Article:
13.9 million Disabled people in the UK. 1.8 million have an accessible housing need – 580 thousand are of working age.
We’ve heard government saying like ‘Build better, build beautiful’ or the newest one ‘Build, build, build’. Remember the famous movie of a young farm girl, clicking the heels of her sparkling, ruby red slippers and longingly chanting the words, “There’s no place like home, there’s no place like home…” Her tale isn’t a far cry away from most disabled people’s dream of wanting their own forever home.
Getting on the property ladder can be challenging for most millennial, it’s something most of us dreamt about when we where younger leaving our parents and setting up home and living independently. But if your like me – have a disability finding the funds to put a deposit down Is the least of our worries.
only 7% of English homes currently provide even the most basic accessibility features.
I first came face to face with the barriers of accessible housing when I was diagnosed with a rare form of Muscular Dystrophy a Progressive muscle wasting condition in my 20’s, Learning to navigate the world differently to my able-bodied peers was a new experience as I was once able-bodied and able to use stairs, kitchen, bathroom.
My world, my home was becoming inaccessible having others do everything for you may sound idyllic to some, but actually It can feel like your own version of a prison at times mentally, there is nothing worse than having to wait for others to help do basic daily tasks, knowing you are half capable of being independent but your environment is disabling you.
For so many disabled people the impact of not having access to an adapted home can be devastating. For example, disabled people living in inaccessible homes are four times more likely to be unemployed the impact can also mean they become isolated from society, having a detrimental effect on their mental health and mental wellbeing. It’s definitely did for me.
93% of homes in England do not even meet basis access standards.
This means even if I wanted to visit friends, go to a party or bbq it’s a 7% chance of saying yes because if I cannot access a bathroom get thought the front door or even to the front door I’ll be the one waving at you from the pathway or drive way. Feeling like part of Society is vital yet so many disabled people are being constantly excluded.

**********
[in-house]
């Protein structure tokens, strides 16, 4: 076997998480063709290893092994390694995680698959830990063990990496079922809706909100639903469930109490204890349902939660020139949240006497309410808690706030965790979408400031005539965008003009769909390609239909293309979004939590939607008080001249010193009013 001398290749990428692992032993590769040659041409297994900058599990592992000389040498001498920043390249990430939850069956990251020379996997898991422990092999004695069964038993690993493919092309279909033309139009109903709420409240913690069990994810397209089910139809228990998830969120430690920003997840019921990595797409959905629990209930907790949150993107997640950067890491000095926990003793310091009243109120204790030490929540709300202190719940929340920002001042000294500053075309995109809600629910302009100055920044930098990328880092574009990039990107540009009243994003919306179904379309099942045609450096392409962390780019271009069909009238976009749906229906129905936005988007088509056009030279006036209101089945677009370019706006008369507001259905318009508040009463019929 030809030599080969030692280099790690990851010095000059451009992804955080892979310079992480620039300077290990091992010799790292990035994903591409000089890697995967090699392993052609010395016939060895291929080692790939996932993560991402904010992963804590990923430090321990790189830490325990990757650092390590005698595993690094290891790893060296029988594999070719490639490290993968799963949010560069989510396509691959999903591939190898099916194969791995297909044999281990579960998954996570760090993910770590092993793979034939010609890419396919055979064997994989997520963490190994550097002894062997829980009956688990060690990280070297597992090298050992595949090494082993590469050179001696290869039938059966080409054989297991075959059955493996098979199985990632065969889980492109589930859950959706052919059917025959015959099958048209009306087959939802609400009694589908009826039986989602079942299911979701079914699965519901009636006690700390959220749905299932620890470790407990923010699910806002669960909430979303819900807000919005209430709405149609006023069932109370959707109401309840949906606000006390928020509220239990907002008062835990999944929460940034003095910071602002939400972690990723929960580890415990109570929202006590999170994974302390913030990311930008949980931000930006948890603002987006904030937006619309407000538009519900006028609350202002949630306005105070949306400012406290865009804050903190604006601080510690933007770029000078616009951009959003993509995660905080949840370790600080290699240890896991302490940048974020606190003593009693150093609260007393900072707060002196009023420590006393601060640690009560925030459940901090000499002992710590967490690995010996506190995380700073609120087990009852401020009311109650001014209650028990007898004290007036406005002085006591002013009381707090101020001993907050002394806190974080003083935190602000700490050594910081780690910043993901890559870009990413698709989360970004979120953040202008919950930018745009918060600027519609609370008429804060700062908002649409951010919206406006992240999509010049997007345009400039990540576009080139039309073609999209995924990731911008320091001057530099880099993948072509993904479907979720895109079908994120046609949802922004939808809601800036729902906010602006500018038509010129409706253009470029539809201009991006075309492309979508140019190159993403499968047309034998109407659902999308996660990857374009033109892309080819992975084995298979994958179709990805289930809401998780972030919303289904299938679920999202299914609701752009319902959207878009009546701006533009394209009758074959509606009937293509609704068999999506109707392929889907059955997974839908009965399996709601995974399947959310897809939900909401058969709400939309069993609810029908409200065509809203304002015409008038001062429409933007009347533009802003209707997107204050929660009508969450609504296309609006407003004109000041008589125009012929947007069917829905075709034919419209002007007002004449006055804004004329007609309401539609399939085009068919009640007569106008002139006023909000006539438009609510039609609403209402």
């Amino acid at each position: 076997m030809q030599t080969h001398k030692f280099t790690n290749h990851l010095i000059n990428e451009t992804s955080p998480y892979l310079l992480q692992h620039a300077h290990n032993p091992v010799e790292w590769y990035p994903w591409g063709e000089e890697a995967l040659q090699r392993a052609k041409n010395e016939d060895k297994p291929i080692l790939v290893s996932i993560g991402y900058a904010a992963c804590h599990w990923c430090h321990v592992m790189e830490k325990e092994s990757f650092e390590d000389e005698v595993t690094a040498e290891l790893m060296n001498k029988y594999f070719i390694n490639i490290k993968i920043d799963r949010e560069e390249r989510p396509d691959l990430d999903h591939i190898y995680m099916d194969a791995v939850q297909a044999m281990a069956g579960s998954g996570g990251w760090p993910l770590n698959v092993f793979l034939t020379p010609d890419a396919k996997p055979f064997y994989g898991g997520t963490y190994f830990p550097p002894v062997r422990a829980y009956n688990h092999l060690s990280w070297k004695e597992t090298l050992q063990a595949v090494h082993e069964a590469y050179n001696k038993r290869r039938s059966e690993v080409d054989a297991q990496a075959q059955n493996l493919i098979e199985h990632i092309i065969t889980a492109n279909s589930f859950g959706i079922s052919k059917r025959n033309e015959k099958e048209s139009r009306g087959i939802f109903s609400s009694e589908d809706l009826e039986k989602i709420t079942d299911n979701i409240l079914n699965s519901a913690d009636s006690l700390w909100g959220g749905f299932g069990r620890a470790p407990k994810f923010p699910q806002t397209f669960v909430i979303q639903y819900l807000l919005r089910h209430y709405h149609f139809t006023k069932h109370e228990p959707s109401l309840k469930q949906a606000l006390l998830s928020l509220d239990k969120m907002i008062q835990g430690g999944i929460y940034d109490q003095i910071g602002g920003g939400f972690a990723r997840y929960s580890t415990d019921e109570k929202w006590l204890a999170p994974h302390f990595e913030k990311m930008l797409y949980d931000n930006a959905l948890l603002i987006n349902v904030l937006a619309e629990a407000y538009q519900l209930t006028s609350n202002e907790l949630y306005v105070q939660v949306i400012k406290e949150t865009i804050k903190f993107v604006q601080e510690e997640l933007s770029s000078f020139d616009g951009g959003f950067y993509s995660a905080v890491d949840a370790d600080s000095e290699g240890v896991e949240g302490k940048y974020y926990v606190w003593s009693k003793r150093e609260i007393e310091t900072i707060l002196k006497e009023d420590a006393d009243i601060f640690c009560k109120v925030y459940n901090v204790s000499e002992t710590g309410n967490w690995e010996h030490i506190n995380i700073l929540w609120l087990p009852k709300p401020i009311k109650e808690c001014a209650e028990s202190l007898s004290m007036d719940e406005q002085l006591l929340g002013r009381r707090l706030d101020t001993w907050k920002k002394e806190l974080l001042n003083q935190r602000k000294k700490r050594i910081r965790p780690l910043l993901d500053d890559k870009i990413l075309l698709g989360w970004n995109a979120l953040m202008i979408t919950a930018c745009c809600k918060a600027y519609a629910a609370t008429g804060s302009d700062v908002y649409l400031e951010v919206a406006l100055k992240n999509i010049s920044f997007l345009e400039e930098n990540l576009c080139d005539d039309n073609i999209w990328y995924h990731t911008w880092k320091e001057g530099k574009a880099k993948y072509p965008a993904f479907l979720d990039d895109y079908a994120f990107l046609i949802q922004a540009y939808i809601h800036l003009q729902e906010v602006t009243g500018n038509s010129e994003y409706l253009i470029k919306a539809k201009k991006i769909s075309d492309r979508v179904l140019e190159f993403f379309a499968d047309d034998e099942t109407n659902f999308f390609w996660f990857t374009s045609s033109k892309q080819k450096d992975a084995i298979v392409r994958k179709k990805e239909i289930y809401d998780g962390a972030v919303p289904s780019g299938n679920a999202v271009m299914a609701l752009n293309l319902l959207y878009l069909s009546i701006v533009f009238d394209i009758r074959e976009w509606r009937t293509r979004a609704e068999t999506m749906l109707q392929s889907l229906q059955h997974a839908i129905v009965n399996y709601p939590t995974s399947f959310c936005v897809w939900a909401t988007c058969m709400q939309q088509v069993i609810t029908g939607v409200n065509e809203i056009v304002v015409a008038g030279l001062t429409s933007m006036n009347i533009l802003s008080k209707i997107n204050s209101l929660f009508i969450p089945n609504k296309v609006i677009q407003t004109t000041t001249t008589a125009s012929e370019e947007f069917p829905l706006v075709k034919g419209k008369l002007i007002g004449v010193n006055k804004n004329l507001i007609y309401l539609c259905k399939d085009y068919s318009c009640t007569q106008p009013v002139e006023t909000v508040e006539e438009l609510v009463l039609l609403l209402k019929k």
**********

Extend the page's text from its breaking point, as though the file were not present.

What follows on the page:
I believe, living independently is a huge factor to leading a happy life, that’s way I count myself lucky to have my own accessible home provided by Habinteg housing association, just one of the few providers that provide and recognise the need for accessible homes.
Having the appropriate housing can dramatically improve disabled people’s ability to live independently.
So, why is my accessible home convenient for me?
Firstly, all the doors are wide enough for my wheelchair. I don’t have to worry about not being able to go into certain rooms or possibly damaging the door frames with my wheelchair. Secondly, the kitchen counters can be adjusted to the appropriate height for me to reach, I also have a wet room which allows me to move around freely and not worry about how much water I spill. Some of these features may not sound like a big deal, but for a wheelchair user, these features are the difference between an independent and restricted life.
Those whose homes do meet their accessibility needs have reported improved health and wellbeing. However, an accessible home is not only beneficial to the people living in it. Just having the right adaptations to the home can create significant savings to the public purse, reducing social care costs for local authorities and health costs for the NHS as the number of accidents at home will significantly reduce.
It’s not a luxury to live in a suitable home and I believe everyone, old and young, disabled and non-disabled, deserves to have somewhere to live where they can feel at home. Being a disabled person means you’ll constantly face mental and physical challenges so why not make the few changes to new builds that make it easier for people and families with a disability.
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